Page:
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3arguing that the case is not “fit for review” because Roberts had not been able to “consider all of the necessary facts and evidence” to make an “official determination” as to their eligibility);Compl. ¶ 44 (alleging that Plaintiffs Harris and Duff meet all eligibility requirements to marryunder Virginia law, except for the fact that they are a same-sex couple). Federal standing andripeness doctrines require no such showing for claims to proceed against an absolute barrier inthe law such as the marriage bans. To end all doubt, however, Plaintiffs Harris and Duff nowhave confirmed their eligibility under oath. Harris Decl. ¶¶ 7-10; Duff Decl. ¶¶ 7-10;
see alsoKerns v. United States
, 585 F.3d 187, 192 (4th Cir. 2009) (under a Rule 12(b)(1) motion thecourt may look beyond the pleadings to evidence without converting the motion to one forsummary judgment).
I.
 
PLAINTIFFS HARRIS AND DUFF HAVE STANDING AND THEIRCLAIMS ARE RIPE.
 Three elements comprise the “irreducible constitutional minimum of standing” underArticle III of the federal Constitution, all of which are satisfied here:First, the plaintiff must have suffered an injury in fact – an invasion of a legally protectedinterest which is (a) concrete and particularized, and (b) actual or imminent, notconjectural or hypothetical. Second, there must be a causal connection between theinjury and the conduct complained of – the injury has to be fairly traceable to thechallenged action of the defendant, and not the result of the independent action of somethird party not before the court. Third, it must be likely, as opposed to merelyspeculative, that the injury will be redressed by a favorable decision.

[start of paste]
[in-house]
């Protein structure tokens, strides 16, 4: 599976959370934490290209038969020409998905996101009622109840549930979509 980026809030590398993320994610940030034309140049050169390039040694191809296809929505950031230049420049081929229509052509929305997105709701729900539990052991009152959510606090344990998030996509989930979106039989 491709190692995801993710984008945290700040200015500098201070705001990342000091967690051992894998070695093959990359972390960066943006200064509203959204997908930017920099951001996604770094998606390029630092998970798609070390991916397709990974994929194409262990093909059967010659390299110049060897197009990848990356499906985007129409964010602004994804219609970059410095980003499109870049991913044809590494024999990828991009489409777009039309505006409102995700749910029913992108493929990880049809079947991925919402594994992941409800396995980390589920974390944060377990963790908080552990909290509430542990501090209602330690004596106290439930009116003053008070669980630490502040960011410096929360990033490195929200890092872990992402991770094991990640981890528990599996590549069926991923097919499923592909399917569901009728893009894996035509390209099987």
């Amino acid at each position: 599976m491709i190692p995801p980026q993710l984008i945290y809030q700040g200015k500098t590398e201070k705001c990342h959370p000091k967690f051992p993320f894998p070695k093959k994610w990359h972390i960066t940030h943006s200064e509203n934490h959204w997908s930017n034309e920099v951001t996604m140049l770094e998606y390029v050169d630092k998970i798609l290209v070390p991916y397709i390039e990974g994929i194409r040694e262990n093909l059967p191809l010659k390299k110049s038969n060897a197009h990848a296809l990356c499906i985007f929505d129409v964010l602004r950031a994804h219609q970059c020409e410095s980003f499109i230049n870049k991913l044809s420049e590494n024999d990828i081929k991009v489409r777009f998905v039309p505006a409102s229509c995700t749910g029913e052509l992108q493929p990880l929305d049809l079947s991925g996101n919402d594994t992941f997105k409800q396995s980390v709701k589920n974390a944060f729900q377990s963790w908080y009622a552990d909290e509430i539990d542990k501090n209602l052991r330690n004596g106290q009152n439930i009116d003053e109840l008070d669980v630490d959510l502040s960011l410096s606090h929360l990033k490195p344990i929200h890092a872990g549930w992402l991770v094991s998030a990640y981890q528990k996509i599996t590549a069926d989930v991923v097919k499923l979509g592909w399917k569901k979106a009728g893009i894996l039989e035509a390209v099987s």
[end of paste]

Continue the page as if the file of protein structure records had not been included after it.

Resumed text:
Lujan v. Defenders of Wildlife
, 504 U.S. 555, 560-61 (1992) (internal quotation marks, citations,and alterations omitted). Roberts does not argue that the third element – injury redressable by afavorable decision – is lacking here. Rather, he challenges the existence of the first twoelements. Mem. 9 (claiming that Plaintiffs Harris and Duff “have not suffered an injury that is
Case 5:13-cv-00077-MFU-RSB Document 42 Filed 09/11/13 Page 3 of 12 Pageid#: 268